DC Comics Nevermore!
By Philip Schweier
October 22, 2019 - 07:38
You know those comic book covers that show the discarded super-hero costume in the foreground, and the background shows the hero walking away in his civilian duds? That’s how I feel about DC Comics right now.
I’ve historically preferred DC more than Marvel. Since DC’s Rebirth
event three years ago, I’ve read many of DC’s titles, finding the output uneven. Some titles, such as Scooby-Doo Team-Up
, seemed to enjoy a creative freedom denied other high profile titles. I can only guess this may be the result of a corporate policy, in an effort to maintain the marketability of major properties such as Superman
In my opinion, DC Comics has taken on the persona of an inept waiter, incapable of getting your order right. Imagine ordering rotelli and being served rotini instead, and the waiter telling you, “All pasta tastes the same. Why not eat what you got?” Because it’s not what I asked for, that’s why. And then the waiter blames the kitchen, even though management instructed him to push the rotini.
Dan DiDio and Jim Lee chose to re-launch every DC property with their New 52
agenda. Not an entirely bad idea; just about 25 years too late. It should have been done following the original Crisis on the Multiple Earths
back in the mid-1980s. In a sense, it was. We got Man of Steel
from John Byrne, Batman: Year One
by Frank Miller, and George Perez’s Wonder Woman
DiDio and Lee’s extensive overhauls went too far in my opinion. What I wanted (and I’m certain I’m not alone) was for DC to continue building on its 70+ years of history, not see it tossed aside…
…And then resurrected by the Rebirth
event four years later. I understand Geoff Johns was DC’s chief creative officer at the time, and the Rebirth
initiative was largely his idea. Kudos to DC and Johns for wanting to right the ship, but again, the execution was lacking. Johns likes big, epic stories (nothing wrong with that) but when fans began to complain of “event fatigue,” DC largely ignored them. It wanted content that could be re-packaged into trade paperbacks and sold through major retailers.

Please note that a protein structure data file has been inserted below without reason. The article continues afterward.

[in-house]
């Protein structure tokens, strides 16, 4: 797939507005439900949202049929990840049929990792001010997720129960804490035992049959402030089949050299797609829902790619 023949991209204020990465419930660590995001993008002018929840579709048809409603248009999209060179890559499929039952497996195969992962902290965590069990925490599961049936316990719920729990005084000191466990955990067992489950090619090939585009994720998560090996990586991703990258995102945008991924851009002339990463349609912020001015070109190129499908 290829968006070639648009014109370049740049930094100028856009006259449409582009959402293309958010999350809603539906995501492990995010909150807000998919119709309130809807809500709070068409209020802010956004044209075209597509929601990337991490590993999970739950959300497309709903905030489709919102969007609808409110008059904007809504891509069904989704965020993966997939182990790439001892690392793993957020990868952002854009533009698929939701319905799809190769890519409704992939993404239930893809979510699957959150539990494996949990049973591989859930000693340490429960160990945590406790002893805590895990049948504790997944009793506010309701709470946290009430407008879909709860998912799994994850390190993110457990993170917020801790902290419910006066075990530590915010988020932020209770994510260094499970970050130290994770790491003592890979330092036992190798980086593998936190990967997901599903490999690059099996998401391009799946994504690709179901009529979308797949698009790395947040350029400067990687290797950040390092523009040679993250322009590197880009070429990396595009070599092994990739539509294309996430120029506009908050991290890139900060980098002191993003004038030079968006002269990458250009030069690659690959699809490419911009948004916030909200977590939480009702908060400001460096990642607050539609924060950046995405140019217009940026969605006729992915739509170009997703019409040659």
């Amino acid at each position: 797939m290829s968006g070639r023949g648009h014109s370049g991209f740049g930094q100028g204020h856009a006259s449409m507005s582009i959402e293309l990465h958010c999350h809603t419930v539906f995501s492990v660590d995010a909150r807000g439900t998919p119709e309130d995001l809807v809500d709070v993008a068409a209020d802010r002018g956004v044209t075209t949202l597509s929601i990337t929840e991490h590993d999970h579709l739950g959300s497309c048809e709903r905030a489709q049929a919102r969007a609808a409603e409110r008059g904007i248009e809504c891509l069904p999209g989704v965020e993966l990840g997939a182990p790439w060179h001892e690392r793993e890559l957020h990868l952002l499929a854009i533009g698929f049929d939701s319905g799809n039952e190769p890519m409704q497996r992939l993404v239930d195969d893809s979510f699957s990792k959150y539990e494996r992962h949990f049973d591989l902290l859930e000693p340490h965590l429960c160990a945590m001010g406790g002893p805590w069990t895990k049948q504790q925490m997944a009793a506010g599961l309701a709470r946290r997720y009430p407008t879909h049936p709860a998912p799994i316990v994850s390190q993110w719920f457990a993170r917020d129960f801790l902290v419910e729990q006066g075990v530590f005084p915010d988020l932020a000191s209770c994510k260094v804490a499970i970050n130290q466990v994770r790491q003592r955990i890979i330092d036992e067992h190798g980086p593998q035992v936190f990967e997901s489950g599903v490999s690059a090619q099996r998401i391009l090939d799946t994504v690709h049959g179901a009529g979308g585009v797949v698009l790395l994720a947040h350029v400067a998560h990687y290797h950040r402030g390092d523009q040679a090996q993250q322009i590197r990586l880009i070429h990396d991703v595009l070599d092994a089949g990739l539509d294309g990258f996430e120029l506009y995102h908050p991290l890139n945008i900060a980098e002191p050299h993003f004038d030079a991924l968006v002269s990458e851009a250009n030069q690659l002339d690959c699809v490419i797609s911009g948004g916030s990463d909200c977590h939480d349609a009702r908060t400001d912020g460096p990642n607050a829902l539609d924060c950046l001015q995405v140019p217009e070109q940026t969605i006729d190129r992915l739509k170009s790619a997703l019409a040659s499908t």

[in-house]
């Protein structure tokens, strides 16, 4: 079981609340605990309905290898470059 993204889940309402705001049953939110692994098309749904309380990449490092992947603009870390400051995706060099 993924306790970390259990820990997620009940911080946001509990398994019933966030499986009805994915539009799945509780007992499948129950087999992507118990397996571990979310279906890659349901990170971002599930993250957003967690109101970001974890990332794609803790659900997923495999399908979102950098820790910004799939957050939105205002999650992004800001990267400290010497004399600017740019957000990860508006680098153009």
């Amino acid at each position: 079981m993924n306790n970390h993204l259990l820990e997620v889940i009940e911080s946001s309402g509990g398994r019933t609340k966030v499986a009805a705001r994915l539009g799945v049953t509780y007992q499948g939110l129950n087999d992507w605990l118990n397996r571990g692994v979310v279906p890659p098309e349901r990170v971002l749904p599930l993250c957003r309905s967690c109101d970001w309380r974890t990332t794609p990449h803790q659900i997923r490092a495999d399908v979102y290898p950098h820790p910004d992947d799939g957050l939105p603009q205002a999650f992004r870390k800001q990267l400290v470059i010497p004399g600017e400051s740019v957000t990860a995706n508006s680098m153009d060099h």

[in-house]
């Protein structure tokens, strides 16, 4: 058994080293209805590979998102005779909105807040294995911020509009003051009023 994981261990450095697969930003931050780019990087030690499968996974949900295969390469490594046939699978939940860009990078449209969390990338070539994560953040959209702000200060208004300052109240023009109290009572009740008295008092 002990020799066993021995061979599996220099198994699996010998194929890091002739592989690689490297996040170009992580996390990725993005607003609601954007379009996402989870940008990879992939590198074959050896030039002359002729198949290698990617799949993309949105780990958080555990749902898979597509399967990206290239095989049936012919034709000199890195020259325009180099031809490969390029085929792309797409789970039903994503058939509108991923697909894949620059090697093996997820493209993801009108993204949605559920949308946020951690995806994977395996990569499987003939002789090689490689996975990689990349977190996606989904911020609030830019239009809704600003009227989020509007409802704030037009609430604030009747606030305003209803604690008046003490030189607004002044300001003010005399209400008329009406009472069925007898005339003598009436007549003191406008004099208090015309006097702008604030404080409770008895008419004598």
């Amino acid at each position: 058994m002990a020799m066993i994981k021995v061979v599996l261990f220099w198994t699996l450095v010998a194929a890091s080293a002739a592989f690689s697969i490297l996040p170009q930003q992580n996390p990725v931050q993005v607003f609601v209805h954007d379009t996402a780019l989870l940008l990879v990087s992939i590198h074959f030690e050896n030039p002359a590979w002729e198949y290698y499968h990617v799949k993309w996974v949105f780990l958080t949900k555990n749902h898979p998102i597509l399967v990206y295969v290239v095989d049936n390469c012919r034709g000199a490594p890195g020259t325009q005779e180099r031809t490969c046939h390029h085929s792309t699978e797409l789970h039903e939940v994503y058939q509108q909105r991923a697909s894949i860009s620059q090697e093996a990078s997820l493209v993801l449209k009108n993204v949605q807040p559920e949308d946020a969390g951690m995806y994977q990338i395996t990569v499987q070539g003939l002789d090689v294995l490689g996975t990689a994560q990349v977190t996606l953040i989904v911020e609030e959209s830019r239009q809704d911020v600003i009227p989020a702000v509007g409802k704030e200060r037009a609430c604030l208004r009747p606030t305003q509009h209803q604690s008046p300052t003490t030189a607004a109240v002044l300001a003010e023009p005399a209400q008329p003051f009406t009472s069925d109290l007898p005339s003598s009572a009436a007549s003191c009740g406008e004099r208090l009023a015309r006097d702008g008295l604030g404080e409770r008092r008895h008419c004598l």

This sacrificed the smaller, personal stories, and the single-issue stories that casual readers could pick up and enjoy, without several months of commitment. Because that’s what comics are all about, Charlie Brown – quality storytelling.
In the early 1970s, when DC Comics was lagging behind Marvel, it poached a major Marvel talent: Jack Kirby. But that ploy lasted only a few years, as Kirby grew dissatisfied and left DC. Recently, DC Comics employed the same strategy by luring writer Brian Michael Bendis to its ranks. How successful he will be with DC’s stable of characters remains to be seen.
While I applaud DiDio and Lee for making the effort, their announcement at the San Diego Comic Con makes me skeptical. Comic Book Resources
quoted DiDio as saying: "One of the things we're working on in the DCU is we're building an ultimate timeline…so we have a better idea where our stories connect.”
So much for quality storytelling.
What makes these kinds of announcements frustrating to me is it reiterates DC Comics’ disregard for telling a good story, when I know DC is entirely capable of doing precisely that. It simply chooses not to.
It could be argued that fitting Batman into events in Detective Comics
and Justice League
maintains a creative consistency. That may be true, but only if the events in those titles occupy an entire month or more. Otherwise, the stories unfold concurrently, or consecutively. And that’s okay, because some take place in a single night, others over a few days.
It’s also an unsustainable strategy. As DC’s stable of characters continue to remain forever young, the dates of their respective world debuts continue to shift. In 10 years, a 2019 timeline will be out-dated and irrelevant. And in the long run, it’s just not critical to telling entertaining stories.
Last Updated: May 19, 2020 - 12:25
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